Visualisation of maritime objects
Archaeology has a long tradition of using visual representations to depict the past. Fast recording of a site, location of finds and context in general is very important underwater since the time we can spend there as a diver is limited.
With especially the introduction of the easy-to-use AgiSoft software to produce stunning 3D-photographic models of about anything, underwater and maritime archaeology gained a marvellous new tool for registration of individual objects as well as whole sites.
The 3D can help us with something else as well. It shows us what is lying underwater, so with this tool we can start bringing the site to the public as well.
The Rooswijk project is combining VR and excavation, bringing up real stuff, and as this project is well on its way, it may be a good time to look into the use of VR in maritime archaeology.
3d printers and laser scanners
Maritime archaeologists at Flinders University in South Australia are using high quality 3d printers, Computed Tomography and laser scanners to reconstruct Dutch return ships.
Flinders University in Australia started a new project called the 'Ship Shapes' project that focusses on reconstructing Dutch East India return ships by 3d printing, laser and Computed Tomography scanning. The university is trying to capture fine details that are based off actual scale models that date back from the 17th and 18th century. These models could potentially give more information about some of the most famous Dutch shipwrecks like Batavia or Zeewijk.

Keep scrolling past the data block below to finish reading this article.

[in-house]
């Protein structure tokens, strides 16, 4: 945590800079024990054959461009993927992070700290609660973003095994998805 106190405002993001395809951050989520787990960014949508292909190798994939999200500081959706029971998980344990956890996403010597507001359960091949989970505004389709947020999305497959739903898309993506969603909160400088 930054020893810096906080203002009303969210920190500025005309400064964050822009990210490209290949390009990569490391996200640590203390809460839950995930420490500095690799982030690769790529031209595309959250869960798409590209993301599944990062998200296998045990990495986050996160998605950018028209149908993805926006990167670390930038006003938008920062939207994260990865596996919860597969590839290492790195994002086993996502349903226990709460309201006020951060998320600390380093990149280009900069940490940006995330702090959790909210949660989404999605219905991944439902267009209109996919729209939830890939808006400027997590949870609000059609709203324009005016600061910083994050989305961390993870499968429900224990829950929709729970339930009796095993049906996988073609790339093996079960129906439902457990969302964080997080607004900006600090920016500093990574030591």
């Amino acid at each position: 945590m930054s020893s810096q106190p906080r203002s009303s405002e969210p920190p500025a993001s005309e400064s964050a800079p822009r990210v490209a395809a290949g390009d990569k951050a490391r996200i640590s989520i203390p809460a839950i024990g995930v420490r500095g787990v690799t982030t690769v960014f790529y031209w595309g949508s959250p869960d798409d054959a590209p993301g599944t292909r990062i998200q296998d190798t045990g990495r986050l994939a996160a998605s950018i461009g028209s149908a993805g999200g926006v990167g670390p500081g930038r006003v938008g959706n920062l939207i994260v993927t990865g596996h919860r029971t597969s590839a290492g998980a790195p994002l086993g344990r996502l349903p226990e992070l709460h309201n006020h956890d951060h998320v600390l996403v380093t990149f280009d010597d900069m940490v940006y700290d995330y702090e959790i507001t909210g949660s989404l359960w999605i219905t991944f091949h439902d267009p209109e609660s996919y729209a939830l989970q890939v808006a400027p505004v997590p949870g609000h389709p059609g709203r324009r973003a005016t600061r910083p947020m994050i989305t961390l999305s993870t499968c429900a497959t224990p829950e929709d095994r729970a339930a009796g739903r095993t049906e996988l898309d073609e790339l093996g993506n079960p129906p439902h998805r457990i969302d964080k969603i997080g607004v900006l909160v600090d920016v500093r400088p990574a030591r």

Associate Professor Van Duivenvoorde said:
''The models are also fascinating in their own right as objects of art and incredible craftsmanship, originating from the same artistic period that gave us Rembrandt and Vermeer. Each one was built for different reasons and has its own story to tell.”
After all the data of the ships are gathered, it will be used to create 3d printed models, reconstructions, animations and potentially an immersive virtual reality experience. The goal is to get a better understanding on what defines a Dutch East Indiaman as a ship type and what kind of variation there was to this design.
The Ship Shapes project team will work with the Maritime Programme of the RCE who are undertaking a wide variety of projects on closely-related archaeological sites around the world. Information will be shared with RCE and vice versa. A meeting has already been held in Leiden and collaboration will continue to try to achieve the best understanding of these ships possible, using cutting edge techniques.